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Congenital Eye Anomaly

Abnormalities Eye


  • Each child in the BOSU data set was assigned one of four outcomes, three in which the child's identifiers matched those in the NCAS data set, and one when no match was present ( Table 1 ).[nature.com]
  • This can be present at birth, or it can develop later. If a hemangioma begins pressing on a nerve or if there is a carotid artery dissection (a splitting of the artery that feeds the brain), Horner's syndrome can develop.[chw.org]
  • Present On Admission POA Help "Present On Admission" is defined as present at the time the order for inpatient admission occurs — conditions that develop during an outpatient encounter, including emergency department, observation, or outpatient surgery[icd10data.com]
  • Chromosomes, which are present in the nucleus of human cells, carry the genetic information for each individual. Human body cells normally have 46 chromosomes.[rarediseases.org]
  • If photophobia is present in patients with corectopia and polycoria, contact lenses may be used to cover the holes in the iris. Prognosis Prognosis is good, particularly in the absence of glaucoma.[orpha.net]
Juvenile Cataract
  • Page updated June 2018 *Congenital and juvenile cataracts. Ophthalmology, 3rd ed. 2008. **Pediatric cataracts. Textbook of Family Practice, 7th ed. 2007.[allaboutvision.com]
  • The nerve dysfunction can cause ptosis (droopy eyelid), miosis (small pupil when compared to the other), and anhidrosis (lack of sweating) on one side of the face. This can be present at birth, or it can develop later.[chw.org]


  • The best treatment is prevention for certain eye problems.[chw.org]
  • What is included in treatment of congenital/developmental eye anomalies? Treatment focuses on maximizing visual potential with glasses and patching.[childrensnational.org]
  • Most infants with ROP improve spontaneously, but some develop severe changes that require treatment with a laser.[dmei.org]
  • He has had 39 surgical procedures on his eyes, including two corneal grafts and a numbers of glaucoma treatments.[globalgenes.org]
  • They also provide evaluation and treatment for patients referred to the Center from community physicians.[my.clevelandclinic.org]


  • Prognosis Prognosis is good, particularly in the absence of glaucoma. The documents contained in this web site are presented for information purposes only.[orpha.net]
  • Identification of the underlying syndrome is important for prognosis and family counseling; a clinical geneticist, when available, can help guide the evaluation. Click here for Patient Education NOTE: This is the Professional Version.[merckmanuals.com]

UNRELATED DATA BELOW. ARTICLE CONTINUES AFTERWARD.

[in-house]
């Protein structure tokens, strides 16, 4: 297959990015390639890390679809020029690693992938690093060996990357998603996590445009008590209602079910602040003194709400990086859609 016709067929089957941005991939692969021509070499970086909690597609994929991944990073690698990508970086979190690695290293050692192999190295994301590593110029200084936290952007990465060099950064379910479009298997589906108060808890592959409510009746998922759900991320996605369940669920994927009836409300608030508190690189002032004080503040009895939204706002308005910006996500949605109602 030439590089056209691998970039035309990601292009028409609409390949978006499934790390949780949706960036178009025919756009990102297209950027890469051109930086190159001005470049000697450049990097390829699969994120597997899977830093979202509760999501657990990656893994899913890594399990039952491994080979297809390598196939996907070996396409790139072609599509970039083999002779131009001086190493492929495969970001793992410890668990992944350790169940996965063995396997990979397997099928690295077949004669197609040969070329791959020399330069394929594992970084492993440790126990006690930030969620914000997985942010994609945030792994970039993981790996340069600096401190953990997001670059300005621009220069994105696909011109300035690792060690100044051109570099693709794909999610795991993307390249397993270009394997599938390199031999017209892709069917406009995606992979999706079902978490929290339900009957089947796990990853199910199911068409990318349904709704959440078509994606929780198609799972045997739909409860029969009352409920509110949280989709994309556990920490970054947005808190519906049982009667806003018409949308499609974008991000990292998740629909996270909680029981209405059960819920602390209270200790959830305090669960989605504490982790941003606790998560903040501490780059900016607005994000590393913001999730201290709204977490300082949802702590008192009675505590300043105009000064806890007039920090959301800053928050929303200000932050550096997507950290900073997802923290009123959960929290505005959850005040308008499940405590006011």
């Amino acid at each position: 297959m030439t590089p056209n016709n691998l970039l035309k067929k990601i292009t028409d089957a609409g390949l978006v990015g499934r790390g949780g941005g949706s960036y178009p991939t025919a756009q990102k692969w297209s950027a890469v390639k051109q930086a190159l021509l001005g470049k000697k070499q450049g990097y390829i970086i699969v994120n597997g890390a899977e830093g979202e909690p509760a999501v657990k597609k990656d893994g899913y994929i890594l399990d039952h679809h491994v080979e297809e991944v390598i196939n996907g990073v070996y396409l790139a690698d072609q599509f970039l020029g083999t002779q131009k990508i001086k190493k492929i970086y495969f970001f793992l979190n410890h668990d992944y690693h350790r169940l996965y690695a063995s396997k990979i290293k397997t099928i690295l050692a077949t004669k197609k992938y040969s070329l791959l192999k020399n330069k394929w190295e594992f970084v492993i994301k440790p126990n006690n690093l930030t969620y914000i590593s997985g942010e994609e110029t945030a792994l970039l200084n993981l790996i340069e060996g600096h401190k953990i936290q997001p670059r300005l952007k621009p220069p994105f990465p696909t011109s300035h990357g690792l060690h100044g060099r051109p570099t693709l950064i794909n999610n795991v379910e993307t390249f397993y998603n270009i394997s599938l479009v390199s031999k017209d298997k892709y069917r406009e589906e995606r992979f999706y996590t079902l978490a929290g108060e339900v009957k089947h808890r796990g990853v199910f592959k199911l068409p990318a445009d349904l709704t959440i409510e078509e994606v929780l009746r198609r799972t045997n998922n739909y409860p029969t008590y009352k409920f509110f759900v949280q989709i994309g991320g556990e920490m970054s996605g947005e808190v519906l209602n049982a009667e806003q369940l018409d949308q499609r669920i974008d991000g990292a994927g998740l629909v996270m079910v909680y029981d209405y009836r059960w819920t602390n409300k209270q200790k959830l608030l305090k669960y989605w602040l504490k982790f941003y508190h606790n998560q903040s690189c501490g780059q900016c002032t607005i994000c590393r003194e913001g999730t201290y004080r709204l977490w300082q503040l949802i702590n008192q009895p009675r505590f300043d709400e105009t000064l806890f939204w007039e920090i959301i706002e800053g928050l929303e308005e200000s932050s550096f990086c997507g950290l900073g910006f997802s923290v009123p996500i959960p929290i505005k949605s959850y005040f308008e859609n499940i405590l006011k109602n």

• Parents will be made aware of the visual potential of the child, the possible need for special educational placement, and the long-term prognosis and/or progression of the disease. In some cases low vision aids may be necessary or helpful.[childrensnational.org]
  • The longer the period of visual disability, the worse the prognosis in terms of visual acuity. The most common causes are: Strabismus - secondary to suppression of images from the affected eye to avoid double vision.[patient.info]


  • Etiology Patients with ARS have been found to have mutations in the transcription factor genes PITX2 (4q25) and FOXC1 (6p25). A large number of different mutations have been identified but there is no clear genotype-phenotype relationship.[orpha.net]
  • Etiology The embryonic origins of morning glory anomaly is not clear but is hypothesized to be either due to a defect in fetal fissure closure or a primary mesenchymal abnormality. [1] Risk Factors Morning glory anomaly is more common in females and more[eyewiki.aao.org]
  • Although there are few sources with which to compare these findings directly, it is probable that bilateral disease is more common than unilateral in the United Kingdom, reflecting differences in relevant etiologic factors.[iovs.arvojournals.org]


  • This problem motivated one of the authors to establish a new model of disaster epidemiology.[books.google.com]
  • The data also serve to inform service planning and medical/epidemiological research.[nature.com]
  • Rahi From the Departments of Paediatric Epidemiology and Ophthalmology, Institute of Child Health/Great Ormond Street Hospital National Health Service Trust; and the Department of Epidemiology, Institute of Ophthalmology, London, United Kingdom.[iovs.arvojournals.org]
  • Abstract There is little information about the epidemiology of congenital eye anomalies in Ghana.[who.int]
  • Summary Epidemiology The syndrome has an estimated prevalence of 1/200,000. Clinical description The clinical manifestations of ARS are highly variable. Features can be divided into ocular and non-ocular findings.[orpha.net]
Sex distribution
Age distribution


  • The best treatment is prevention for certain eye problems.[chw.org]
  • Some birth defects can be prevented. Taking folic acid can help prevent some birth defects. Talk to your doctor about any medicines you take. Some medicines can cause serious birth defects.[icdlist.com]
  • Hospital for Sick Children Health A-Z Search a complete list of child health articles expand_more View All Drug A-Z Search a list of articles about medications expand_more View All Learning Hubs Browse a complete list of content groups Healthy Living & Prevention[aboutkidshealth.ca]
  • Foundation Grant Research to Prevent Blindness Career Development Award Paul R. Lichter, M.D.[medicine.umich.edu]
  • This results from uneven curvature of the cornea and/or lens which prevents light rays entering the eye from focusing to a single point on the retina, thereby causing blur.[dmei.org]

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